CAIRO -- Russia-backed Syrian militias are facing a crisis due to Moscow's preoccupation with its war on Ukraine and its diversion of attention and support -- manpower, weapons and money -- to that arena, activists said.
This sudden turn of events has had a sharp impact on the situation in which these militias find themselves.
Since Russia invaded Ukraine on February 24, there have been a number of defections, with members of Russia-backed militias switching their allegiance to militias affiliated with Iran's Islamic Revolutionary Guard Corps (IRGC).
To capitalise on this trend and draw more potential defectors away from Russia-aligned groups, Iranian militias recently boosted the salaries they are offering.
Deir Ezzor media activist Jamil al-Abed told Al-Mashareq the Russia-backed National Defence Forces have begun confiscating homes, shops and other property in Deir Ezzor.
So far, he said, the militia has confiscated three houses belonging to civilians who had previously fled the area for al-Asharah in rural Deir Ezzor, and a number of shops located in a commercial complex known as "Abarat al-Haram".
"It is known that the mall, which is located in the centre of Deir Ezzor city, is owned by a Syrian regime opponent named Radwan Lweis, and remarkably the militias immediately rented out these shops," he said.
"The aim of these moves, according to sources from the National Defence Forces militia itself, was to secure a source of funding in the wake of the near-total cutoff of Russian funding stemming from Moscow's focus on the war in Ukraine," he said.
"The militia's senior officers are concerned that the Russians could dissolve it or that it could collapse from non-payment of salaries," he added.
"This also prompted many militia members to accept reconciliation with the regime for fear of losing the security cover they had received from Russian forces when they joined the militia."
Dearth of financial resources
Russia-affiliated militias in Syria are suffering from a severe lack of financial resources, Syrian activist Ayham al-Ali told Al-Mashareq.
"This is evident from remarks being made by many elements of these militias, particularly the National Defence Forces," he said.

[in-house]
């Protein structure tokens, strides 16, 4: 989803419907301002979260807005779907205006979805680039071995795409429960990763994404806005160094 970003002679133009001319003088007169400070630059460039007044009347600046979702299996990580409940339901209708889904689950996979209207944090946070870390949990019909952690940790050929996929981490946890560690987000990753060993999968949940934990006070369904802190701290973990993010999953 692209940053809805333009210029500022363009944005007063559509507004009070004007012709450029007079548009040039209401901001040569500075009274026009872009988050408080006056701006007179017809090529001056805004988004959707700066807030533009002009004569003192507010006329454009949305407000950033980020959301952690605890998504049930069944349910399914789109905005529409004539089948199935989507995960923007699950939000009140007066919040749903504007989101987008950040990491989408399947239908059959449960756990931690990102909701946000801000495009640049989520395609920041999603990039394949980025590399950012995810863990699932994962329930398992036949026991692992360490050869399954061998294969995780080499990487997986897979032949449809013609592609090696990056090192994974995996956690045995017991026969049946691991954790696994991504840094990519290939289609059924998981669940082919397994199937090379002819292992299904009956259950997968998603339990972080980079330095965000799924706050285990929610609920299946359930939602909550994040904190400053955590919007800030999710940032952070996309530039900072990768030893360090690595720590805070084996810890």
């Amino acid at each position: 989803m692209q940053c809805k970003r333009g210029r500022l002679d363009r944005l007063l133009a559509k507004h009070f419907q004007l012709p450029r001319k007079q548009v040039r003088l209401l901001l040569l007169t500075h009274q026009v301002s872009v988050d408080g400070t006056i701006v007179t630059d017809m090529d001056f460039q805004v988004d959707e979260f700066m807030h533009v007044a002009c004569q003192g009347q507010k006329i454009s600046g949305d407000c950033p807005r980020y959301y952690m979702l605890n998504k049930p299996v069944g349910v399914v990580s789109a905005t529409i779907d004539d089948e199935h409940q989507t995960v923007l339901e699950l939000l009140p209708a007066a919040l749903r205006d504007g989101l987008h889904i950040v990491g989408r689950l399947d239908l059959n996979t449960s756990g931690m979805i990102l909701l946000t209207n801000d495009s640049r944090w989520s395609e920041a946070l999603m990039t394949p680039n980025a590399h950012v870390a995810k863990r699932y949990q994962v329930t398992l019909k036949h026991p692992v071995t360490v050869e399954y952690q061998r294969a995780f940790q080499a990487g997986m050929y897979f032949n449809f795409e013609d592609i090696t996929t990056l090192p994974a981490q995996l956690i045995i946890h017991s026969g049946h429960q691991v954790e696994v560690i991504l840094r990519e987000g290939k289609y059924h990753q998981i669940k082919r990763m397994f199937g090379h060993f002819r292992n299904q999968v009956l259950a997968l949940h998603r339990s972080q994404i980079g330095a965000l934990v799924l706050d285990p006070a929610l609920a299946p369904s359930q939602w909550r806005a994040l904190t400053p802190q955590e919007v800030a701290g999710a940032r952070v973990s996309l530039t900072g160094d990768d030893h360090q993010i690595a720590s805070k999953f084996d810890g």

There is widespread discontent in the ranks of that militia, he added, "because their salaries have not been paid for the past three months".
Logistical support and food allocated to the militia have also begun to dwindle, al-Ali said, because it failed to pay what it owes to the merchants who supply it.
This state of affairs has seen dozens of militiamen leave to join the ranks of IRGC-affiliated militias, in the hope of receiving a monthly salary, he said.
"It seems that Iran is taking advantage of the situation and has raised salaries," he said, with promises of more raises to come in the coming period to lure more elements.
Ironically, this comes as Iranians across Iran are taking to the streets to protest their low wages, non-payment of salaries and unemployment, among other issues.
The sense of instability and restlessness "is not limited to the National Defence Forces, as it is also shared by the elements of the Russia-backed al-Qatarji militia", al-Ali said.
At least 400 elements have defected from al-Qatarji militia, which is responsible for oil transport operations and control of the crossings in Deir Ezzor, and have joined the IRGC-backed 4th Division, he said.
The militia is led by Hossam al-Qatarji, he said, adding that there are signs that "Iran is backing Mohammed Hamsho to supplant al-Qatarji in the region", which would deal "a severe blow to Russia".
Land and property theft
In the eastern province of Deir Ezzor, there have been three distinct phases in the theft of property belonging to Syrian regime opponents, Syrian journalist Mohammed al-Abdullah said.
The first phase involved the issuance of laws and decrees by the Syrian regime and its proxies, pursuant to which properties and agricultural lands were confiscated and used for housing regime loyalists and proxies.
The second phase involved the IRGC and its various affiliates, which confiscated dozens of homes and buildings for the families of fighters, and seized agricultural land, especially land cultivated with wheat, to generate a profit.
The third phase is "ongoing and involves the National Defence Forces militia, which is seizing the remaining properties belonging to regime opponents or defectors from the Syrian army", al-Abdullah said.
Any income that can be generated from these properties is intended "to offset the decline in Russian funding and secure additional sources of funding to pay the minimum salaries to its elements", he said.
This can be seen as a desperate measure "to ensure its survival", he said.